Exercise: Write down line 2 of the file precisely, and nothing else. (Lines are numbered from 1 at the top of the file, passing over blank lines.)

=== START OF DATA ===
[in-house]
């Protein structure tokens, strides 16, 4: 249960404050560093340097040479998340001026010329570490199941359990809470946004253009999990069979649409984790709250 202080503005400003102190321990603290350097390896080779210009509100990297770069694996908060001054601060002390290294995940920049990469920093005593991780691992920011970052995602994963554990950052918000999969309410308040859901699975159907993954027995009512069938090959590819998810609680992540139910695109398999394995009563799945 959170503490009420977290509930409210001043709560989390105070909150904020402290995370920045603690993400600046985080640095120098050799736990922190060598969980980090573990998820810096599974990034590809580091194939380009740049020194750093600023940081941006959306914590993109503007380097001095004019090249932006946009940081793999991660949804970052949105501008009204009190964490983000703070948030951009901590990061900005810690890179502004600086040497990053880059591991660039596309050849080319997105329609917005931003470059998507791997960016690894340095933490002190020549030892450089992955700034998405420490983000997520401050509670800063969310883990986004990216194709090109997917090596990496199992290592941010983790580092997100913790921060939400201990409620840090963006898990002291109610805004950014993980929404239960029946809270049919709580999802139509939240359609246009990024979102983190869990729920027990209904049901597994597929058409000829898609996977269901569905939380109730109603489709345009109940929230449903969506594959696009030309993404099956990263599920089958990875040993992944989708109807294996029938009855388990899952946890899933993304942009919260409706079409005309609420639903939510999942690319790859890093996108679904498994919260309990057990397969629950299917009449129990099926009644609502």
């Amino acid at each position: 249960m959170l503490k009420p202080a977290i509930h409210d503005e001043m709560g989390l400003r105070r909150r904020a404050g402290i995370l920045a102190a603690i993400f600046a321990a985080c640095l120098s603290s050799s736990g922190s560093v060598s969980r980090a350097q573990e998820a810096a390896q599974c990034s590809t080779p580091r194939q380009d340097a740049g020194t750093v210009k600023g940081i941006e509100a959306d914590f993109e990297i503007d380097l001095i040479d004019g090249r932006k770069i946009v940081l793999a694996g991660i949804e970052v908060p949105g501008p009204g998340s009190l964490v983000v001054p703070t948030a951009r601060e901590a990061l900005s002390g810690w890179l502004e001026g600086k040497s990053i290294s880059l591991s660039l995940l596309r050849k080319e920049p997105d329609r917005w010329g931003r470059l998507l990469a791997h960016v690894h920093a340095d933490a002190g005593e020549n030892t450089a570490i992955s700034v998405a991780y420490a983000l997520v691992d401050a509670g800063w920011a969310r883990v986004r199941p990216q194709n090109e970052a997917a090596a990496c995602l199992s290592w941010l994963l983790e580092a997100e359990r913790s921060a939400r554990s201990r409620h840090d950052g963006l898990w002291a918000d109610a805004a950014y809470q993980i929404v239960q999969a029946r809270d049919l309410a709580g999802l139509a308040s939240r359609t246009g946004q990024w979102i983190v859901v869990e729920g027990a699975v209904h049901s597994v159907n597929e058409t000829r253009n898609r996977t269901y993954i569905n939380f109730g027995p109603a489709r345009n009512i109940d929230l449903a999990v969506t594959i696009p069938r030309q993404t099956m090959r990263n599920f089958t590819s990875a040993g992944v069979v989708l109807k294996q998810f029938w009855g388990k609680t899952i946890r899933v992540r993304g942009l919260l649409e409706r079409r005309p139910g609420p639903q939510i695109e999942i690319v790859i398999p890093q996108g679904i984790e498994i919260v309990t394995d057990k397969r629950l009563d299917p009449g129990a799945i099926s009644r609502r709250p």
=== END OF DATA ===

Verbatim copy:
């Protein structure tokens, strides 16, 4: 249960404050560093340097040479998340001026010329570490199941359990809470946004253009999990069979649409984790709250 202080503005400003102190321990603290350097390896080779210009509100990297770069694996908060001054601060002390290294995940920049990469920093005593991780691992920011970052995602994963554990950052918000999969309410308040859901699975159907993954027995009512069938090959590819998810609680992540139910695109398999394995009563799945 959170503490009420977290509930409210001043709560989390105070909150904020402290995370920045603690993400600046985080640095120098050799736990922190060598969980980090573990998820810096599974990034590809580091194939380009740049020194750093600023940081941006959306914590993109503007380097001095004019090249932006946009940081793999991660949804970052949105501008009204009190964490983000703070948030951009901590990061900005810690890179502004600086040497990053880059591991660039596309050849080319997105329609917005931003470059998507791997960016690894340095933490002190020549030892450089992955700034998405420490983000997520401050509670800063969310883990986004990216194709090109997917090596990496199992290592941010983790580092997100913790921060939400201990409620840090963006898990002291109610805004950014993980929404239960029946809270049919709580999802139509939240359609246009990024979102983190869990729920027990209904049901597994597929058409000829898609996977269901569905939380109730109603489709345009109940929230449903969506594959696009030309993404099956990263599920089958990875040993992944989708109807294996029938009855388990899952946890899933993304942009919260409706079409005309609420639903939510999942690319790859890093996108679904498994919260309990057990397969629950299917009449129990099926009644609502």